in a tangible employment action, such as a significant change in
employment status or an undesirable reassignment. Davis v. Team
Elec. Co., 520 F.3d 1080, 1096-97 (2008). Constructive discharge
occurs when, "looking at the totality of the circumstances, a
'reasonabie person in [the employee's] position would have felt
that he was forced to quit because of intolerable and
discriminatory working conditions.u Watson v. Nationwide Ins.
Co., 823 F.2d 360, 361 (9th Cir. 1987) (alteration in the
original).
8
An employer may assert an affirmative defense to
constructive discharge by proving "both (1) that it had installed
a readily accessible and effective policy_for reporting and
resolving complaints of sexual harassment, and (2) that the
plaintiff unreasonably failed to avail herself of that employer-
provided preventive or remedial apparatus." Pennsylvania State
Police v. Suders, 542 U.S. 129, 134 (2004). The affirmative
defense is not available "if the plaintiff quits in reasonable
response to an employer-sanctioned adverse action officially
changing her employment status or situation, for example, a
humiliating demotion." Id.
Hayes was subjected to age and sex based insults an
"uncountable" amount of times. Hayes Dep. 85:14-15; 39:1-2. A
coworker testified that supervisors insulted Hayes in a
"demeaning or belittling manner." Jordan Decl. ! 6. A week before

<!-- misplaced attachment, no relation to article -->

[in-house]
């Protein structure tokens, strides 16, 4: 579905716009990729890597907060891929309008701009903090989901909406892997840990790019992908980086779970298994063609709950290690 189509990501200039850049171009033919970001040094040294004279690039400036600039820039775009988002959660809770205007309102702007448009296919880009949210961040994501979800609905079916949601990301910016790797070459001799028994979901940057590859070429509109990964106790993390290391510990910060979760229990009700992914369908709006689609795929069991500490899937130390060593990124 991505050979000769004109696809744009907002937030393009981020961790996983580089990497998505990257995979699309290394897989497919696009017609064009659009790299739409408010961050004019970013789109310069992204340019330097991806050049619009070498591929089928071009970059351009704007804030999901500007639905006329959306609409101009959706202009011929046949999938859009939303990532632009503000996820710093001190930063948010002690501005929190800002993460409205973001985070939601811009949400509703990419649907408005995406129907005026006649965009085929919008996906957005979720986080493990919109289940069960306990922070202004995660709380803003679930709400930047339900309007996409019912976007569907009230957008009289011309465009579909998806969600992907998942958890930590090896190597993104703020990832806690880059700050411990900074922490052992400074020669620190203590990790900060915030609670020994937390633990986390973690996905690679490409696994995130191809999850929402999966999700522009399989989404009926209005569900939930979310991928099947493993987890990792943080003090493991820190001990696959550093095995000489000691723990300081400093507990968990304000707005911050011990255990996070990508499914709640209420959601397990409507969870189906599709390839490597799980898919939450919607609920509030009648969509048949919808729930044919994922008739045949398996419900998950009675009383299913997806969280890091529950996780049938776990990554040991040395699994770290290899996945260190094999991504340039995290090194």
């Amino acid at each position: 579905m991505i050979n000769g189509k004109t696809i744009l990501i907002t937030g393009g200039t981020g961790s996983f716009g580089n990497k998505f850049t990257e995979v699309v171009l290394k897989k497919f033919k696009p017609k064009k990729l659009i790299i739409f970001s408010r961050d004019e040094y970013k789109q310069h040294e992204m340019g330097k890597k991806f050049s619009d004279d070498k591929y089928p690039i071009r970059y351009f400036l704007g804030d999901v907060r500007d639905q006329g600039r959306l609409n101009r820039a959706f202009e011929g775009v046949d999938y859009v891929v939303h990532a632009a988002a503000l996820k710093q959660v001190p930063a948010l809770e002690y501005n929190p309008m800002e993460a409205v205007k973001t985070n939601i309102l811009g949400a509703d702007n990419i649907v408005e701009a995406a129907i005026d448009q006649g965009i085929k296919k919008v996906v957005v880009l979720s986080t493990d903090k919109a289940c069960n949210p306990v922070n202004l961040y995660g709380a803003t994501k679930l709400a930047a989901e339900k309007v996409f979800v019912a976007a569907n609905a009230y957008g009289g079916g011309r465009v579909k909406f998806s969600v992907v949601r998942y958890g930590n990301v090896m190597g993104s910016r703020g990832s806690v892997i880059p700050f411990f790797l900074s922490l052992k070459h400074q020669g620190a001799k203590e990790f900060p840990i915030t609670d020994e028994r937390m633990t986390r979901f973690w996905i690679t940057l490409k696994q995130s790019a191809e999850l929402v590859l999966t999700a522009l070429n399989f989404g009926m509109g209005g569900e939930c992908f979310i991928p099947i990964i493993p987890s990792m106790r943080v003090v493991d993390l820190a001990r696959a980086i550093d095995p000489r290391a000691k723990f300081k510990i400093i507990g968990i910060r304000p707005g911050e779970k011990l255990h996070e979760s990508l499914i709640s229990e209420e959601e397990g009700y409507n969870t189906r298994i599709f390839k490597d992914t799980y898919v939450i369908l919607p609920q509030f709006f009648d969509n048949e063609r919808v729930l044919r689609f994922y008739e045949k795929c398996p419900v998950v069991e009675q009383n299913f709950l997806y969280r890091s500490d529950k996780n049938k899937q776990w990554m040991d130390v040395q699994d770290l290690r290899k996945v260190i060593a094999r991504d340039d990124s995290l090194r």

Hayes resigned, Johnson removed Hayes' computer and moved Hayes'
desk into the crew area, where he needed share it with other
employees. Hayes 153:20-25. Hayes testified that he felt
"pushed out." Hayes Dep. 153:?4-25. A few days later, Johnson
publicly announced that Hayes would no longer retain his
duties. Hayes Dep. 152:22-24. A coworker described
the announcement as "highly unprofessional and disrespectful."
-
Jimenez Decl. ! 9.
9
Viewed in the light most favorable to Hayes, a reasonable
juror could find that a reasonable person in Hayes' position
would be forced to quit "because of intolerable and
discriminatory working conditions." Watson, 823 F.2d at 361.
Additionally, a reasonable juror could find that the ·public
announcement that Hayes would no longer have supervisory duties
was "an employer-sanctioned adverse action officially changing
[his] employment status or situation." Suders, 542 U.S. at 134.
Johnson's "highly unprofessional and disrespectful" dressing down